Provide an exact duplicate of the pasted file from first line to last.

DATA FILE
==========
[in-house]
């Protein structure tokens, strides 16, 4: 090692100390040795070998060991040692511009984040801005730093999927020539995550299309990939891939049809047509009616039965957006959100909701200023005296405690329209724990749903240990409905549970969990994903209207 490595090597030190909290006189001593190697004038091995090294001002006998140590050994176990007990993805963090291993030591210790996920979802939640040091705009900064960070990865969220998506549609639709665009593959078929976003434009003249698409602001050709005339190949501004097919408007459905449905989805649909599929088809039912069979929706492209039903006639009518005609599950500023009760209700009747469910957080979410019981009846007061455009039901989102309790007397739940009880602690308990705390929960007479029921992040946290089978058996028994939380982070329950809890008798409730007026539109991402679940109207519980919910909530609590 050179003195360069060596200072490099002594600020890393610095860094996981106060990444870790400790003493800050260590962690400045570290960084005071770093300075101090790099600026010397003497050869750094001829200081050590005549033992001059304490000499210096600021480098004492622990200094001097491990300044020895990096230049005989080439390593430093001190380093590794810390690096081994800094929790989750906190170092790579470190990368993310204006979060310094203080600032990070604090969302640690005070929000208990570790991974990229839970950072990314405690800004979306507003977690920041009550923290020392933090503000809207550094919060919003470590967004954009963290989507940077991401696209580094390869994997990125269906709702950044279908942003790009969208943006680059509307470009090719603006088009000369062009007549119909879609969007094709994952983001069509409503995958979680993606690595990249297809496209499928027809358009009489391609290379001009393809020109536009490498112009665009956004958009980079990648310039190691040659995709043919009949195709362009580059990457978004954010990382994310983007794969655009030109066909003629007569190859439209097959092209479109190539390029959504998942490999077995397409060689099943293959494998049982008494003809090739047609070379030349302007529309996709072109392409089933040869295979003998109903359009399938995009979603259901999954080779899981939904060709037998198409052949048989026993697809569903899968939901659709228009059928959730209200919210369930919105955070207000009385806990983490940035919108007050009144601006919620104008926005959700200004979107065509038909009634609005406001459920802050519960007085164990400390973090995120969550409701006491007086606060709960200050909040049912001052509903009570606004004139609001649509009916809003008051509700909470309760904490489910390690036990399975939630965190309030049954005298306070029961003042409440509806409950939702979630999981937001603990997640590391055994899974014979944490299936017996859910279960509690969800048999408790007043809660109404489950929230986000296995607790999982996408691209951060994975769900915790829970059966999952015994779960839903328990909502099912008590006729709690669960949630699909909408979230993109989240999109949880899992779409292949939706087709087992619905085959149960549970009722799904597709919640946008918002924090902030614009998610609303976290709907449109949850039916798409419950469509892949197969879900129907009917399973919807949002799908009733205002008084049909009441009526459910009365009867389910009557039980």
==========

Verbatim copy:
[in-house]
């Protein structure tokens, strides 16, 4: 090692100390040795070998060991040692511009984040801005730093999927020539995550299309990939891939049809047509009616039965957006959100909701200023005296405690329209724990749903240990409905549970969990994903209207 490595090597030190909290006189001593190697004038091995090294001002006998140590050994176990007990993805963090291993030591210790996920979802939640040091705009900064960070990865969220998506549609639709665009593959078929976003434009003249698409602001050709005339190949501004097919408007459905449905989805649909599929088809039912069979929706492209039903006639009518005609599950500023009760209700009747469910957080979410019981009846007061455009039901989102309790007397739940009880602690308990705390929960007479029921992040946290089978058996028994939380982070329950809890008798409730007026539109991402679940109207519980919910909530609590 050179003195360069060596200072490099002594600020890393610095860094996981106060990444870790400790003493800050260590962690400045570290960084005071770093300075101090790099600026010397003497050869750094001829200081050590005549033992001059304490000499210096600021480098004492622990200094001097491990300044020895990096230049005989080439390593430093001190380093590794810390690096081994800094929790989750906190170092790579470190990368993310204006979060310094203080600032990070604090969302640690005070929000208990570790991974990229839970950072990314405690800004979306507003977690920041009550923290020392933090503000809207550094919060919003470590967004954009963290989507940077991401696209580094390869994997990125269906709702950044279908942003790009969208943006680059509307470009090719603006088009000369062009007549119909879609969007094709994952983001069509409503995958979680993606690595990249297809496209499928027809358009009489391609290379001009393809020109536009490498112009665009956004958009980079990648310039190691040659995709043919009949195709362009580059990457978004954010990382994310983007794969655009030109066909003629007569190859439209097959092209479109190539390029959504998942490999077995397409060689099943293959494998049982008494003809090739047609070379030349302007529309996709072109392409089933040869295979003998109903359009399938995009979603259901999954080779899981939904060709037998198409052949048989026993697809569903899968939901659709228009059928959730209200919210369930919105955070207000009385806990983490940035919108007050009144601006919620104008926005959700200004979107065509038909009634609005406001459920802050519960007085164990400390973090995120969550409701006491007086606060709960200050909040049912001052509903009570606004004139609001649509009916809003008051509700909470309760904490489910390690036990399975939630965190309030049954005298306070029961003042409440509806409950939702979630999981937001603990997640590391055994899974014979944490299936017996859910279960509690969800048999408790007043809660109404489950929230986000296995607790999982996408691209951060994975769900915790829970059966999952015994779960839903328990909502099912008590006729709690669960949630699909909408979230993109989240999109949880899992779409292949939706087709087992619905085959149960549970009722799904597709919640946008918002924090902030614009998610609303976290709907449109949850039916798409419950469509892949197969879900129907009917399973919807949002799908009733205002008084049909009441009526459910009365009867389910009557039980």